Cryptography Public Key.pdf - 2 INTRODUCTION TO CRYPTOGRAPHY 2.1 WHAT IS CRYPTOGRAPHY The word cryptography comes from the Greek words

Cryptography Public Key.pdf - 2 INTRODUCTION TO...

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39 2 I NTRODUCTION TO C RYPTOGRAPHY 2.1 W HAT I S C RYPTOGRAPHY ? The word cryptography comes from the Greek words κρυπτο ( hidden or secret ) and γραφη ( writing ). Oddly enough, cryptography is the art of secret writing. More generally, people think of cryptography as the art of mangling information into apparent unintelligibility in a manner allow- ing a secret method of unmangling. The basic service provided by cryptography is the ability to send information between participants in a way that prevents others from reading it. In this book we will concentrate on the kind of cryptography that is based on representing information as numbers and mathematically manipulating those numbers. This kind of cryptography can provide other ser- vices, such as integrity checking—reassuring the recipient of a message that the message has not been altered since it was generated by a legitimate source authentication—verifying someone’s (or something’s) identity But back to the traditional use of cryptography. A message in its original form is known as plaintext or cleartext . The mangled information is known as ciphertext . The process for produc- ing ciphertext from plaintext is known as encryption . The reverse of encryption is called decryp- tion . While cryptographers invent clever secret codes, cryptanalysts attempt to break these codes. These two disciplines constantly try to keep ahead of each other. Ultimately, the success of the cryptographers rests on the ciphertext plaintext plaintext encryption decryption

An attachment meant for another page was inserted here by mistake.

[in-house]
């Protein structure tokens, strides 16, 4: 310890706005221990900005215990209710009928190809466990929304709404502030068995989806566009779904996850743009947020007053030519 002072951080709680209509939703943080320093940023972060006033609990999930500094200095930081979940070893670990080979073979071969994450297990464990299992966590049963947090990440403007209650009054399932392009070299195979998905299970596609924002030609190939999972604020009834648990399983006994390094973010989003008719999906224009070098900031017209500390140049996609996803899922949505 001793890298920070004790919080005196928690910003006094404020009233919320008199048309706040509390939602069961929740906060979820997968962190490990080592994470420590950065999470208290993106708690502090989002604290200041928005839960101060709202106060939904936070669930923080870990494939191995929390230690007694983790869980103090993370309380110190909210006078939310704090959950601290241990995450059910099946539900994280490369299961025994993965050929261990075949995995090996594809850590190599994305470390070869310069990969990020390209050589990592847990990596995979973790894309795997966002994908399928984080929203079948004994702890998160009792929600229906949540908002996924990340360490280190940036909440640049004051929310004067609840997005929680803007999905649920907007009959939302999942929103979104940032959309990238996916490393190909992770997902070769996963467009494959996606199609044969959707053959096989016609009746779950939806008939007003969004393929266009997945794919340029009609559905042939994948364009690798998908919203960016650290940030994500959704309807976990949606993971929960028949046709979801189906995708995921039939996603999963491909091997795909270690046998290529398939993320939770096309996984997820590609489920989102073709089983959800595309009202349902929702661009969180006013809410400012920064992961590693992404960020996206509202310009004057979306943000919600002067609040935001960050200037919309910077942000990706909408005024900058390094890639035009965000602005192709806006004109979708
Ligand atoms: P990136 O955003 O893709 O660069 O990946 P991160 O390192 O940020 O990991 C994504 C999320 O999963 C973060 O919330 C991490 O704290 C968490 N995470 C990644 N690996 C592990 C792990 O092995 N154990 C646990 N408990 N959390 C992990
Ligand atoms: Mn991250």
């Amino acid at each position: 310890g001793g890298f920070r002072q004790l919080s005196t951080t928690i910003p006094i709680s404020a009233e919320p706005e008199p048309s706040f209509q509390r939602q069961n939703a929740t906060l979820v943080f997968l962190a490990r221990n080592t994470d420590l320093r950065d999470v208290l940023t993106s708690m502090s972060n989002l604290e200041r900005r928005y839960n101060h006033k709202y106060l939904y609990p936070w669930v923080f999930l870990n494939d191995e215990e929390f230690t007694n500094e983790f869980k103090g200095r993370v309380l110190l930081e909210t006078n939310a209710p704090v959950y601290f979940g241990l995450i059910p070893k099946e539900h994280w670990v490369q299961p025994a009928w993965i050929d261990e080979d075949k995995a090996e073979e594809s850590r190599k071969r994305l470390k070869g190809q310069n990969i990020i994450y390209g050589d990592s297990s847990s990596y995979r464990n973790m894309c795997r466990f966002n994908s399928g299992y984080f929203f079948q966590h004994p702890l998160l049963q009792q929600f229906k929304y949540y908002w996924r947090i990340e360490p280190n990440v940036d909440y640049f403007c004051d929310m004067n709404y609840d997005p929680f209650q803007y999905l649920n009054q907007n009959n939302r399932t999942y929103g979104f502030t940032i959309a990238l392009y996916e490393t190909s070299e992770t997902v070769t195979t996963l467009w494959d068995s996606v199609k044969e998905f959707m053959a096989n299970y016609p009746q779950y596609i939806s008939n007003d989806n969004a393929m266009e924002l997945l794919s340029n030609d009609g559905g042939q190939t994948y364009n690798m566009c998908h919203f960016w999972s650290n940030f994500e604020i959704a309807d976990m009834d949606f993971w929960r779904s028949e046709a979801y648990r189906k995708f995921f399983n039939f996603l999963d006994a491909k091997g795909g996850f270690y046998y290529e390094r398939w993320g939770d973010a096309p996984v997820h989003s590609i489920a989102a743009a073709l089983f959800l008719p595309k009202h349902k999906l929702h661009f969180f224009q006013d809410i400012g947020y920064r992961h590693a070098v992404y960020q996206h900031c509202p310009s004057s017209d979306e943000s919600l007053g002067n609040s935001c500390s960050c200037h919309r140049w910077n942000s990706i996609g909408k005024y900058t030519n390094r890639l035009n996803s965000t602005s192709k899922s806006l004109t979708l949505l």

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40 I NTRODUCTION TO C RYPTOGRAPHY 2.1.1 Fundamental Tenet of Cryptography If lots of smart people have failed to solve a problem, then it probably won’t be solved (soon). Cryptographic systems tend to involve both an algorithm and a secret value. The secret value is known as the key . The reason for having a key in addition to an algorithm is that it is difficult to keep devising new algorithms that will allow reversible scrambling of information, and it is diffi- cult to quickly explain a newly devised algorithm to the person with whom you’d like to start com- municating securely. With a good cryptographic scheme it is perfectly OK to have everyone, including the bad guys (and the cryptanalysts) know the algorithm because knowledge of the algo- rithm without the key does not help unmangle the information. The concept of a key is analogous to the combination for a combination lock. Although the concept of a combination lock is well known (you dial in the secret numbers in the correct sequence and the lock opens), you can’t open a combination lock easily without knowing the combination. 2.1.1 Computational Difficulty It is important for cryptographic algorithms to be reasonably efficient for the good guys to compute. The good guys are the ones with knowledge of the keys.
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  • Spring '16
  • Magu
  • Cryptography, Alice, public key cryptography

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